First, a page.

Month: November 2021

Saturday assorted links

1. “Each student is allowed to bring only one pet and must pay a $250 cleaning fee for the academic year; emotional support animals are free.

2. Japanese Columbo.

3. “Bar-tailed Godwits regularly travel more than 7,000 miles non-stop.

4. “Latvia bans unvaccinated lawmakers from voting, docks pay.

5. “Millions of people not fully vaccinated against Covid in the regions of Upper Austria and Salzburg will be allowed to leave their homes only for reasons considered essential to life, such as going to work, grocery shopping or visiting the doctor…”  Link here.

6. Those new service sector jobs? And why academics remain in the academy.  And further deflation in the Austrian brothel, including for fourteen-year-olds.

Negative-sum games

When Vespa soror — giant hornets found in parts of Asia — attack a honeybee hive, they kill as many bees as possible, decapitating them and scouring the hive to harvest their young.

To protect their hives from such a catastrophe, some species of honeybees have developed an arsenal of defensive techniques. They may forage for other animals’ feces and place it at their nest’s entrance to repel predators, a tactic called “fecal spotting.” Or, in a technique known as “balling,” a cluster of honeybees may engulf a hornet, vibrate their flight muscles and produce enough heat to kill the enemy.

Now, a new study published in Royal Society Open Science says honeybees have another defense: screaming.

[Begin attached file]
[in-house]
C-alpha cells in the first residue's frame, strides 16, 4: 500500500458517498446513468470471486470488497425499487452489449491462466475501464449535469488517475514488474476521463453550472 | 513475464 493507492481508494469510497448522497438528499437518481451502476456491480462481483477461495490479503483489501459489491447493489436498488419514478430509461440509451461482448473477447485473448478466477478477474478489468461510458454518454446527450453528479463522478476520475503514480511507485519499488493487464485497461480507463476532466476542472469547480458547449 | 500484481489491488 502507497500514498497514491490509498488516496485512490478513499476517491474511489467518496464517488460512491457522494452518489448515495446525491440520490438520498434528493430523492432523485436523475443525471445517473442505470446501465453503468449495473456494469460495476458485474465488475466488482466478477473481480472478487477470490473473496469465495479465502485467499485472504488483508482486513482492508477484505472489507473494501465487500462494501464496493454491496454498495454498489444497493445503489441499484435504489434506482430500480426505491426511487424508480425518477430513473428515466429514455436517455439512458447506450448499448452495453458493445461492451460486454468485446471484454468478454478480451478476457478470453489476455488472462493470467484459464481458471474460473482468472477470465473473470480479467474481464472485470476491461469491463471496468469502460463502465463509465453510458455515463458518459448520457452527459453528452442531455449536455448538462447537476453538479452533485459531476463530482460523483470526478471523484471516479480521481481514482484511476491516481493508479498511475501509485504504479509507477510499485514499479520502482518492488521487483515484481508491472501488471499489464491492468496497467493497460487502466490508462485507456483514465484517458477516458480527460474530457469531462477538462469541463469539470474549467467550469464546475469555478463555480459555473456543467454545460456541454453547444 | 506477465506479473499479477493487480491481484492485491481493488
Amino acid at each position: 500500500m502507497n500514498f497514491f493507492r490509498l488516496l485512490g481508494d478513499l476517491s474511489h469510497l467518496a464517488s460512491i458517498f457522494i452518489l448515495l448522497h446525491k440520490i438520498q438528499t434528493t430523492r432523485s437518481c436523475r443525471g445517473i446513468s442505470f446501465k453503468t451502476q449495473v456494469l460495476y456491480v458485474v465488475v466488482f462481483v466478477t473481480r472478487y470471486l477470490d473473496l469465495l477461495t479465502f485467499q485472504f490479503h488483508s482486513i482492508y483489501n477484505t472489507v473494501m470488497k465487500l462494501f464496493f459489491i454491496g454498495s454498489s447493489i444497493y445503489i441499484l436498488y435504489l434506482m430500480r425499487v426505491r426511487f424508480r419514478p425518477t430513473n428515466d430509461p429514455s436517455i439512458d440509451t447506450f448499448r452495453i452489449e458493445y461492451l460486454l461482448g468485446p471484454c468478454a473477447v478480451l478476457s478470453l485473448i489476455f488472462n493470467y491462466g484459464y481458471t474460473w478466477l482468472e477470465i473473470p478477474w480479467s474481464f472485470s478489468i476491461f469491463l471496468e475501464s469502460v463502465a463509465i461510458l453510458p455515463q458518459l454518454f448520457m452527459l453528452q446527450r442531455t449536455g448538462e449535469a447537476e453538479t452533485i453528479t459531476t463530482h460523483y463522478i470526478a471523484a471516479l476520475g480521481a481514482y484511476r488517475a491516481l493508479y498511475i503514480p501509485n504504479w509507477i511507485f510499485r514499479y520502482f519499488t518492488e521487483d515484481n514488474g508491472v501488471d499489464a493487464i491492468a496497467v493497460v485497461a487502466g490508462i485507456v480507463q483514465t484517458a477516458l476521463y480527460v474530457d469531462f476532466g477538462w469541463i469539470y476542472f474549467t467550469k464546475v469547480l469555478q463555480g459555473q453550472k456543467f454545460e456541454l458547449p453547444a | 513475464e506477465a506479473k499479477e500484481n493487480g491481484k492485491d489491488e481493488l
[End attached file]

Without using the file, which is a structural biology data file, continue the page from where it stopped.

More precisely, the bees in the study produced a noise known as an “antipredator pipe” — not something that comes out of their mouths, but rather a sound they produce by vibrating their wings, raising their abdomens and exposing a gland used to release a certain kind of pheromone.

Here is the full story.

Is Marriage A Normal Good? Evidence from NBA drafts

Little is known about the causal link between male economic status and marriage outcomes, owing to lack of data on unanticipated permanent income shocks for men. I tackle this by exploiting a natural experiment surrounding NBA drafts, an annual event where NBA teams draft college and international basketball players from 1st to 60th. Given high-quality expert predictions of player draft order and well-defined initial salaries decreasing monotonically by draft rank, I show that disparities between actual and predicted draft rank generate exogenous income shocks. This setup contributes novel income treatments that are not only large and individual-specific but also opportunely occurring early in both career and adult life, when marriage decisions are particularly salient. I additionally construct a new dataset tracking players’ major family decisions and am the first to show that marriage is indeed a normal good for men. All else equal, a 10% increase in initial five-year salary raises likelihood of marriage by 7.9% for the 2004-2013 draft cohorts. I argue my results constitute lower-bound estimates for general population men, as effect sizes are larger and more significant for lower expected salaries.